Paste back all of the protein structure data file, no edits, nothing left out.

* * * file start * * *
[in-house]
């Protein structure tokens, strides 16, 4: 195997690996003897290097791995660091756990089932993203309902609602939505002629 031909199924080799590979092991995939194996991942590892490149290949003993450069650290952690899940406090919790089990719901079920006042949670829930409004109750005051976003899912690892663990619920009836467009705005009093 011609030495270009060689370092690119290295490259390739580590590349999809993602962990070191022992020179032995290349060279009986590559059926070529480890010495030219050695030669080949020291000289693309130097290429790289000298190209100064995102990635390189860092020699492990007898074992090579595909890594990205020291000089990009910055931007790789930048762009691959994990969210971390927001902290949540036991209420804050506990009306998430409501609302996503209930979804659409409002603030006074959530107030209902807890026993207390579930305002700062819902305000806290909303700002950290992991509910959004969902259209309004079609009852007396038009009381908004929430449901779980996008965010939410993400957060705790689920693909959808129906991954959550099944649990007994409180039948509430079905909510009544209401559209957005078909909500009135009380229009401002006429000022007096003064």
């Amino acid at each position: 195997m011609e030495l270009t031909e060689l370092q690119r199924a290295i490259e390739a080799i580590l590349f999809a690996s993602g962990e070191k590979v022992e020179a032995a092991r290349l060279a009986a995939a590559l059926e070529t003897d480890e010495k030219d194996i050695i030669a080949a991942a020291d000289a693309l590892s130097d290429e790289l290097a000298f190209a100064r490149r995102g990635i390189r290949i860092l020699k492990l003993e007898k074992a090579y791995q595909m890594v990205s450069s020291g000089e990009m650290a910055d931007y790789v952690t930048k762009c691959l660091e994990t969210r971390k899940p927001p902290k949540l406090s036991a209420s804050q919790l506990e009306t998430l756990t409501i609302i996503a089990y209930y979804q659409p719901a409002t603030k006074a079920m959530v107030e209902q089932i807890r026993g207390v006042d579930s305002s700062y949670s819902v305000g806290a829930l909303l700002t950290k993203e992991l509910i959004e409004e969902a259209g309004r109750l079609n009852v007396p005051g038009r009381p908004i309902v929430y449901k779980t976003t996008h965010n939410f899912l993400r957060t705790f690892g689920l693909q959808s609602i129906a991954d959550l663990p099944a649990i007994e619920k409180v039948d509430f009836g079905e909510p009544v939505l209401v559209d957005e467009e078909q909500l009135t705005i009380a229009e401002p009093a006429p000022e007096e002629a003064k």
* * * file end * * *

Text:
[in-house]
């Protein structure tokens, strides 16, 4: 195997690996003897290097791995660091756990089932993203309902609602939505002629 031909199924080799590979092991995939194996991942590892490149290949003993450069650290952690899940406090919790089990719901079920006042949670829930409004109750005051976003899912690892663990619920009836467009705005009093 011609030495270009060689370092690119290295490259390739580590590349999809993602962990070191022992020179032995290349060279009986590559059926070529480890010495030219050695030669080949020291000289693309130097290429790289000298190209100064995102990635390189860092020699492990007898074992090579595909890594990205020291000089990009910055931007790789930048762009691959994990969210971390927001902290949540036991209420804050506990009306998430409501609302996503209930979804659409409002603030006074959530107030209902807890026993207390579930305002700062819902305000806290909303700002950290992991509910959004969902259209309004079609009852007396038009009381908004929430449901779980996008965010939410993400957060705790689920693909959808129906991954959550099944649990007994409180039948509430079905909510009544209401559209957005078909909500009135009380229009401002006429000022007096003064």
């Amino acid at each position: 195997m011609e030495l270009t031909e060689l370092q690119r199924a290295i490259e390739a080799i580590l590349f999809a690996s993602g962990e070191k590979v022992e020179a032995a092991r290349l060279a009986a995939a590559l059926e070529t003897d480890e010495k030219d194996i050695i030669a080949a991942a020291d000289a693309l590892s130097d290429e790289l290097a000298f190209a100064r490149r995102g990635i390189r290949i860092l020699k492990l003993e007898k074992a090579y791995q595909m890594v990205s450069s020291g000089e990009m650290a910055d931007y790789v952690t930048k762009c691959l660091e994990t969210r971390k899940p927001p902290k949540l406090s036991a209420s804050q919790l506990e009306t998430l756990t409501i609302i996503a089990y209930y979804q659409p719901a409002t603030k006074a079920m959530v107030e209902q089932i807890r026993g207390v006042d579930s305002s700062y949670s819902v305000g806290a829930l909303l700002t950290k993203e992991l509910i959004e409004e969902a259209g309004r109750l079609n009852v007396p005051g038009r009381p908004i309902v929430y449901k779980t976003t996008h965010n939410f899912l993400r957060t705790f690892g689920l693909q959808s609602i129906a991954d959550l663990p099944a649990i007994e619920k409180v039948d509430f009836g079905e909510p009544v939505l209401v559209d957005e467009e078909q909500l009135t705005i009380a229009e401002p009093a006429p000022e007096e002629a003064k």